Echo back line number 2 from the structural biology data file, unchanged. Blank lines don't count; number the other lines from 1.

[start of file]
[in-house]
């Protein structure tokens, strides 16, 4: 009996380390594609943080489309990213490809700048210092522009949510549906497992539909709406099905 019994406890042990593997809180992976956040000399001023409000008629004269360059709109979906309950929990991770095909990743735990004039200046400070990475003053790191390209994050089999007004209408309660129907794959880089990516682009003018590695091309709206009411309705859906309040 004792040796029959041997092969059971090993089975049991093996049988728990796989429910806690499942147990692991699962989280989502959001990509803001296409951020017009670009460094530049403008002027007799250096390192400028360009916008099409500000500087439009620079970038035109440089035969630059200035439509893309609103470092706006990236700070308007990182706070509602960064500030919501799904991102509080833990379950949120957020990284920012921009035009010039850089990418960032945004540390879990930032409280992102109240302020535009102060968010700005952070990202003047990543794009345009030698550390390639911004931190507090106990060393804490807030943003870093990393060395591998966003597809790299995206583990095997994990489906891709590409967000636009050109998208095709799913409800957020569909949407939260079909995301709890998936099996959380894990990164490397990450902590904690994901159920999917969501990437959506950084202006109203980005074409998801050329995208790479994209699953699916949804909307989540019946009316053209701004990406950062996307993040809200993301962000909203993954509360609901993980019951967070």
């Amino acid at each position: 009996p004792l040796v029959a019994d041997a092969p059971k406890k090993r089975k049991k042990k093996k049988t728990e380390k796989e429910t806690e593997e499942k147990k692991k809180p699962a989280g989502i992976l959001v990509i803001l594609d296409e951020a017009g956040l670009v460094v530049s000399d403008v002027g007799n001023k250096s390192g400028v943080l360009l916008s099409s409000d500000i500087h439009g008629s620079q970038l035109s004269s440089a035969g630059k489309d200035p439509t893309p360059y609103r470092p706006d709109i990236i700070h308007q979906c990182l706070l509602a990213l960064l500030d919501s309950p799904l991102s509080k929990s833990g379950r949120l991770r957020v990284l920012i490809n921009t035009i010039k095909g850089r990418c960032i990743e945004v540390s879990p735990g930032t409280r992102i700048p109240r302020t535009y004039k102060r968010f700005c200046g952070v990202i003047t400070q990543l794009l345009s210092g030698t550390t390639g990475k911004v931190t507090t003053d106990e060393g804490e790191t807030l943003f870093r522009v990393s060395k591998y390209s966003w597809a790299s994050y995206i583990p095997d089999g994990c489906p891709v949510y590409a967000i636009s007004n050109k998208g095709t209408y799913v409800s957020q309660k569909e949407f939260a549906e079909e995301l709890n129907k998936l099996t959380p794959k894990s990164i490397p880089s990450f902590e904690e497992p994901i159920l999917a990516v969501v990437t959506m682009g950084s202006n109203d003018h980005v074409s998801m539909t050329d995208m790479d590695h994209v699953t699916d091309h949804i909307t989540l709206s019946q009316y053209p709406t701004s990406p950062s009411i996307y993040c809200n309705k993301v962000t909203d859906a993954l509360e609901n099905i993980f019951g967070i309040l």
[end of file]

């Protein structure tokens, strides 16, 4: 009996380390594609943080489309990213490809700048210092522009949510549906497992539909709406099905 019994406890042990593997809180992976956040000399001023409000008629004269360059709109979906309950929990991770095909990743735990004039200046400070990475003053790191390209994050089999007004209408309660129907794959880089990516682009003018590695091309709206009411309705859906309040 004792040796029959041997092969059971090993089975049991093996049988728990796989429910806690499942147990692991699962989280989502959001990509803001296409951020017009670009460094530049403008002027007799250096390192400028360009916008099409500000500087439009620079970038035109440089035969630059200035439509893309609103470092706006990236700070308007990182706070509602960064500030919501799904991102509080833990379950949120957020990284920012921009035009010039850089990418960032945004540390879990930032409280992102109240302020535009102060968010700005952070990202003047990543794009345009030698550390390639911004931190507090106990060393804490807030943003870093990393060395591998966003597809790299995206583990095997994990489906891709590409967000636009050109998208095709799913409800957020569909949407939260079909995301709890998936099996959380894990990164490397990450902590904690994901159920999917969501990437959506950084202006109203980005074409998801050329995208790479994209699953699916949804909307989540019946009316053209701004990406950062996307993040809200993301962000909203993954509360609901993980019951967070």